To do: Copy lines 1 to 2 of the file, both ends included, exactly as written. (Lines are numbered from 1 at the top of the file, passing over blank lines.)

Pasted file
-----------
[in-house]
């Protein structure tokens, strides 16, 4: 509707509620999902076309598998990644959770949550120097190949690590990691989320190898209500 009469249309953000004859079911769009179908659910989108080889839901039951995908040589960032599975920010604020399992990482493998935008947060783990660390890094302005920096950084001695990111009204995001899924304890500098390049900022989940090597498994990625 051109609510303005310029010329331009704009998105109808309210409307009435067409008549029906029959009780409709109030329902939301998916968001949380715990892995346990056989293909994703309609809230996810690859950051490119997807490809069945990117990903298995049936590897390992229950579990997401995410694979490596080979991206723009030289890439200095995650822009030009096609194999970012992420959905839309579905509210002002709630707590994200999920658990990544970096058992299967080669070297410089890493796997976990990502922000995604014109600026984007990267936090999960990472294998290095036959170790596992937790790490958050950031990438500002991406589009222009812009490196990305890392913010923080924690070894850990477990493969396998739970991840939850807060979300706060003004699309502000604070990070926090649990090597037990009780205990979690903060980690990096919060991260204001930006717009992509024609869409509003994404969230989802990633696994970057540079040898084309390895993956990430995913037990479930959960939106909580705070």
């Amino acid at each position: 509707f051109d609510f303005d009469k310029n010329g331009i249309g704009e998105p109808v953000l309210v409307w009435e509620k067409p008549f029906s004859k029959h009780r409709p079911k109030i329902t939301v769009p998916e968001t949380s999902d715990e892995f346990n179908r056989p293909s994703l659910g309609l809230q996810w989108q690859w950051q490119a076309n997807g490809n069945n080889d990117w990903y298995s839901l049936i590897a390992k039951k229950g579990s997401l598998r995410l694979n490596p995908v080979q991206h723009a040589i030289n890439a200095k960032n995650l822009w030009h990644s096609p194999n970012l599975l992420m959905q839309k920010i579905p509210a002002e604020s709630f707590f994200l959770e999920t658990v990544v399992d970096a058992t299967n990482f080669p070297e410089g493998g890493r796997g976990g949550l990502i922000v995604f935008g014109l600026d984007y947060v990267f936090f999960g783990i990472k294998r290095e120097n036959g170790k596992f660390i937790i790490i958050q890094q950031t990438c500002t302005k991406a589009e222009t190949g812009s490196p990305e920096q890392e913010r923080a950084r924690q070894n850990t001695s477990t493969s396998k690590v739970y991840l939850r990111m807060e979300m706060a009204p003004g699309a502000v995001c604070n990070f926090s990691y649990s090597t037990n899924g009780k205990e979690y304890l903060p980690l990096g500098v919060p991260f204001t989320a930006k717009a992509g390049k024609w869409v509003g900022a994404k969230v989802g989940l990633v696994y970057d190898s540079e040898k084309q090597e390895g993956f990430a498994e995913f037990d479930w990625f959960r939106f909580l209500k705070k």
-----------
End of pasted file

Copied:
[in-house]
């Protein structure tokens, strides 16, 4: 509707509620999902076309598998990644959770949550120097190949690590990691989320190898209500 009469249309953000004859079911769009179908659910989108080889839901039951995908040589960032599975920010604020399992990482493998935008947060783990660390890094302005920096950084001695990111009204995001899924304890500098390049900022989940090597498994990625 051109609510303005310029010329331009704009998105109808309210409307009435067409008549029906029959009780409709109030329902939301998916968001949380715990892995346990056989293909994703309609809230996810690859950051490119997807490809069945990117990903298995049936590897390992229950579990997401995410694979490596080979991206723009030289890439200095995650822009030009096609194999970012992420959905839309579905509210002002709630707590994200999920658990990544970096058992299967080669070297410089890493796997976990990502922000995604014109600026984007990267936090999960990472294998290095036959170790596992937790790490958050950031990438500002991406589009222009812009490196990305890392913010923080924690070894850990477990493969396998739970991840939850807060979300706060003004699309502000604070990070926090649990090597037990009780205990979690903060980690990096919060991260204001930006717009992509024609869409509003994404969230989802990633696994970057540079040898084309390895993956990430995913037990479930959960939106909580705070």